February 26, 2012 was the day that my generation understood that "liberty and justice for all" didn't include you if you were Black. As a 13 year-old, the news of Trayvon Martin opened our eyes to how Black people are treated by law enforcement. Our parents have seen this before. Seeing the name Trayvon Martin was just like seeing the name Rodney King, only Rodney lived to tell his story.
I vividly remember having discussions in my 8th grade, middle school class about the entire ordeal. It now dawns on me that I would not have those kind of discussions again until I entered college. We talked about Trayvon and all of the moments leading up to his death, we also discussed George Zimmerman, and how much of a punk, and other p-words that he was for deliberately messing with a child who was minding their own business.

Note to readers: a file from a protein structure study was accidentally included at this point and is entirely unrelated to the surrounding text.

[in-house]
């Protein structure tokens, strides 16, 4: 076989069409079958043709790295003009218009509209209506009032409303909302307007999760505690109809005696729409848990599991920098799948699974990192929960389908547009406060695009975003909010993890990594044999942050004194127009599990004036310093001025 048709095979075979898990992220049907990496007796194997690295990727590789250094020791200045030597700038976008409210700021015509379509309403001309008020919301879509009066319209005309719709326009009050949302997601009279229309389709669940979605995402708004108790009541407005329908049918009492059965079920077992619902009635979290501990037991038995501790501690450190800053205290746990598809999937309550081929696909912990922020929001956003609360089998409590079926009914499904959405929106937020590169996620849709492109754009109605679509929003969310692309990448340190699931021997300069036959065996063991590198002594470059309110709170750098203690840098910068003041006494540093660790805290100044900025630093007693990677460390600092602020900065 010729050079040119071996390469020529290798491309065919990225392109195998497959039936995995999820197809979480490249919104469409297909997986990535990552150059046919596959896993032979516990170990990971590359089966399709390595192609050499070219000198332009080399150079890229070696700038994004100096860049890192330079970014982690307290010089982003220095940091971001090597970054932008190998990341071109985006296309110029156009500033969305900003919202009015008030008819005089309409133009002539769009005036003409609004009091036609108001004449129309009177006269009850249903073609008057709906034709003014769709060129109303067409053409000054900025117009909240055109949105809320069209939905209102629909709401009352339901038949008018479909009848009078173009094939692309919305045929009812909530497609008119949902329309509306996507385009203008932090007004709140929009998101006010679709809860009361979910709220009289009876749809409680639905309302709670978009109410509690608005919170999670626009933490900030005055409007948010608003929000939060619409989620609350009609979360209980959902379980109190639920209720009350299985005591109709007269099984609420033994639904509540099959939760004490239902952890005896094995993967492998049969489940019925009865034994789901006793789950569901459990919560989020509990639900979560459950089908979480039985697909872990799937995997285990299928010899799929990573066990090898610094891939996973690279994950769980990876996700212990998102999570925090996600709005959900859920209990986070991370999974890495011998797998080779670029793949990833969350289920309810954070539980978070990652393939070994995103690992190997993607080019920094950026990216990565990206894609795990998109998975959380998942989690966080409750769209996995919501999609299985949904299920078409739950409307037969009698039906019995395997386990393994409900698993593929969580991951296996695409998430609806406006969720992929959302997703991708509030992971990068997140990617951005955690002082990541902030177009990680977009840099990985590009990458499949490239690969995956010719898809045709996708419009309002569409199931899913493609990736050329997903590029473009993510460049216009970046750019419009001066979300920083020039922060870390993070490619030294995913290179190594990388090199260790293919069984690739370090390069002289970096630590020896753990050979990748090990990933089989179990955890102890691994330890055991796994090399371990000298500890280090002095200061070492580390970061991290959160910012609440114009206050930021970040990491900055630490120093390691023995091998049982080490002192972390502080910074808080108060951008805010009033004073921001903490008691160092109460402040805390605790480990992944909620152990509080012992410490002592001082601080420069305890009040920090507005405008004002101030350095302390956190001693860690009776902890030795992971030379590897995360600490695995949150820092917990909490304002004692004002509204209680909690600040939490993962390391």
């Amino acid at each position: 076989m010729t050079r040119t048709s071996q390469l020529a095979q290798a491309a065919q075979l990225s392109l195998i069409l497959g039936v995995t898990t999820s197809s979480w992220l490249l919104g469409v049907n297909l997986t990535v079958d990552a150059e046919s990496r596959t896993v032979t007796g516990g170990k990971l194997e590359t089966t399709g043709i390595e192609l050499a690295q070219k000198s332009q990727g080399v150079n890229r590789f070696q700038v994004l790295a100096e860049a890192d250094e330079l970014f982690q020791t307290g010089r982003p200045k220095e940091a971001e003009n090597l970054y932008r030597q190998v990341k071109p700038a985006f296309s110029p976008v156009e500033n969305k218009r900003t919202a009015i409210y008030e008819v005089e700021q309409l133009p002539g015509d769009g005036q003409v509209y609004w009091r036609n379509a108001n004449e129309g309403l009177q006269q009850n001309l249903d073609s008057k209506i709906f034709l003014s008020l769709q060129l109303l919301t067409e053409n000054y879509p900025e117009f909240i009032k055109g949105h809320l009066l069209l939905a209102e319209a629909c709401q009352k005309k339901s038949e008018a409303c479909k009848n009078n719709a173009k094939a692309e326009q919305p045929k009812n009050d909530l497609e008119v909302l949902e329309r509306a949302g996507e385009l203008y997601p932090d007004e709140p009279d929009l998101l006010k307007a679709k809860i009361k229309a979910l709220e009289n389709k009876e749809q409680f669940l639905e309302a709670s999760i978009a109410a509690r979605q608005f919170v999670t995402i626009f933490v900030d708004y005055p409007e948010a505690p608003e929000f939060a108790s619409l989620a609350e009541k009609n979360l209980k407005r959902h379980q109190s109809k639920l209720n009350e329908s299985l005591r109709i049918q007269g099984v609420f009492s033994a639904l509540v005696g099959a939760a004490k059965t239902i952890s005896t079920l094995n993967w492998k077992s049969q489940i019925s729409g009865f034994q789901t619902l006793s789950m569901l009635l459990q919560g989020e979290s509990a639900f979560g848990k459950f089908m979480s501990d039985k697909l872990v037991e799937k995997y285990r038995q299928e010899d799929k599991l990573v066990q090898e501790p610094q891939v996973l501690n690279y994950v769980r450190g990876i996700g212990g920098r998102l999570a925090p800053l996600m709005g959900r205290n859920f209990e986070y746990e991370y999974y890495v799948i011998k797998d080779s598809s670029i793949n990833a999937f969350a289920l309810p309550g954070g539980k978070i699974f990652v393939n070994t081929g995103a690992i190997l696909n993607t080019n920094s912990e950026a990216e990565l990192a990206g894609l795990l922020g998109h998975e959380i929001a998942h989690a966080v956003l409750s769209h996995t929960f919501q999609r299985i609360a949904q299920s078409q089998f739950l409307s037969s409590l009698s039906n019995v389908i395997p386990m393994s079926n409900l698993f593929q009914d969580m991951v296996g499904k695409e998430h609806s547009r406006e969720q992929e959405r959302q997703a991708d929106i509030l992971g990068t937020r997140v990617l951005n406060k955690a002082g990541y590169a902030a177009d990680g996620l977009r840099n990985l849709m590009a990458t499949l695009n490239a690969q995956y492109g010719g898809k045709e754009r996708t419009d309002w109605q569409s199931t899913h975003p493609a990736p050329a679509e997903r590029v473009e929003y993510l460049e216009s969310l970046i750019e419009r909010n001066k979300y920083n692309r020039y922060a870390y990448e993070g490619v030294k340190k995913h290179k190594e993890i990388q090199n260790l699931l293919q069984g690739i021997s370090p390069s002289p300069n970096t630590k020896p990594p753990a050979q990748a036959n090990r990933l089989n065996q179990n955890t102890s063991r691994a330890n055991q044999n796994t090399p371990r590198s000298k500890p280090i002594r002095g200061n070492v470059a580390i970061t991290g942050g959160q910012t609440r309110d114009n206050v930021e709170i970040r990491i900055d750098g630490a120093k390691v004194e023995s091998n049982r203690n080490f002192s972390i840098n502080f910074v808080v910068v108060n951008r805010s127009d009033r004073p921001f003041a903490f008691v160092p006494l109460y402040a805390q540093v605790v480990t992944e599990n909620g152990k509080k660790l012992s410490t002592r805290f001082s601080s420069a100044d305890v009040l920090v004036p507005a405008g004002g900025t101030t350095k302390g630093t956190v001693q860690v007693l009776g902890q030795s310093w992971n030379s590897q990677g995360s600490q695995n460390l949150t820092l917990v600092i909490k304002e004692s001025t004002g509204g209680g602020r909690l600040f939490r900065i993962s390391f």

Of course, once this case went to trial, I, in my very naive mind, though that Zimmerman was going to jail and was going to be locked up for good. Obviously, once the news broke, I was heartbroken and distraught. My step-dad wasn't surprised. I told y'all, our parents aren't new to this, they're true to this. They have seen this time and time again, but for me, who was now 14, I was astonished and couldn't believe that a non-Black person was acquitted of killing somebody Black. To the courts, and mostly to Zimmerman, it seemed as if Trayvon didn't even matter. Like he deserved it. Like he was asking for it. Even though Zimmerman was the one to pursue Martin. Let's not even talk about the fact that Martin's jury consisted of 6 white women. Jury of one's peers my ass. All of the eligible Black people in south Florida, and this is the best they could do.
Thankfully, Jay-Z along with Martin's parents are making sure that his name never dies, and that his legacy lives on forever. Watch the trailer for Rest In Power: The Trayvon Martin Story below,